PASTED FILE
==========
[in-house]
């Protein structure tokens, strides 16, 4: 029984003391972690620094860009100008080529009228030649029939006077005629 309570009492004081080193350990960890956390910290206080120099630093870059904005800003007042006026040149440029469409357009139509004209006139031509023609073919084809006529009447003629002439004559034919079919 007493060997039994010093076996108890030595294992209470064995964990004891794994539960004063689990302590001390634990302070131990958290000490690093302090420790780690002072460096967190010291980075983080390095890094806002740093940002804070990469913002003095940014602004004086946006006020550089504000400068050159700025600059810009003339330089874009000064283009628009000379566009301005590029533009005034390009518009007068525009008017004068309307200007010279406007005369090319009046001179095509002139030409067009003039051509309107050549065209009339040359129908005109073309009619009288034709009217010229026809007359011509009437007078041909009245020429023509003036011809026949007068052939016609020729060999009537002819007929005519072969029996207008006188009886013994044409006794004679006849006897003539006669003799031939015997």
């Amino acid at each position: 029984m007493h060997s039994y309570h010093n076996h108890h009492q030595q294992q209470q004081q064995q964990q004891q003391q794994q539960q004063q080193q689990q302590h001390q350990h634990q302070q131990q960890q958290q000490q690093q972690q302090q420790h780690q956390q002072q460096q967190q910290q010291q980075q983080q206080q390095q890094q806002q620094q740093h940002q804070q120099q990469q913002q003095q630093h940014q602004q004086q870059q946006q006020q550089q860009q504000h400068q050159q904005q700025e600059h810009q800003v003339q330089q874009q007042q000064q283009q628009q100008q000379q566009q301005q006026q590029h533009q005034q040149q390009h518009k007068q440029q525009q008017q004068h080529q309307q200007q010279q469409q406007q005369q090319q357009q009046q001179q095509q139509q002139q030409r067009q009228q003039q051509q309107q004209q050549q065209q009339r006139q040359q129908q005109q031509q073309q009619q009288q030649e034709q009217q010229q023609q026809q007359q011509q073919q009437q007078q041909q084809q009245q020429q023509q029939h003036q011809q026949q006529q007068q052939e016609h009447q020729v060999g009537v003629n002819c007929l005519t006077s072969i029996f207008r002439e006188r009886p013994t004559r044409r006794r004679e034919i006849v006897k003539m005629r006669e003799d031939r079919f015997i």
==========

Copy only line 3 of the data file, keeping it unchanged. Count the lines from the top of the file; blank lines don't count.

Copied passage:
């Amino acid at each position: 029984m007493h060997s039994y309570h010093n076996h108890h009492q030595q294992q209470q004081q064995q964990q004891q003391q794994q539960q004063q080193q689990q302590h001390q350990h634990q302070q131990q960890q958290q000490q690093q972690q302090q420790h780690q956390q002072q460096q967190q910290q010291q980075q983080q206080q390095q890094q806002q620094q740093h940002q804070q120099q990469q913002q003095q630093h940014q602004q004086q870059q946006q006020q550089q860009q504000h400068q050159q904005q700025e600059h810009q800003v003339q330089q874009q007042q000064q283009q628009q100008q000379q566009q301005q006026q590029h533009q005034q040149q390009h518009k007068q440029q525009q008017q004068h080529q309307q200007q010279q469409q406007q005369q090319q357009q009046q001179q095509q139509q002139q030409r067009q009228q003039q051509q309107q004209q050549q065209q009339r006139q040359q129908q005109q031509q073309q009619q009288q030649e034709q009217q010229q023609q026809q007359q011509q073919q009437q007078q041909q084809q009245q020429q023509q029939h003036q011809q026949q006529q007068q052939e016609h009447q020729v060999g009537v003629n002819c007929l005519t006077s072969i029996f207008r002439e006188r009886p013994t004559r044409r006794r004679e034919i006849v006897k003539m005629r006669e003799d031939r079919f015997i």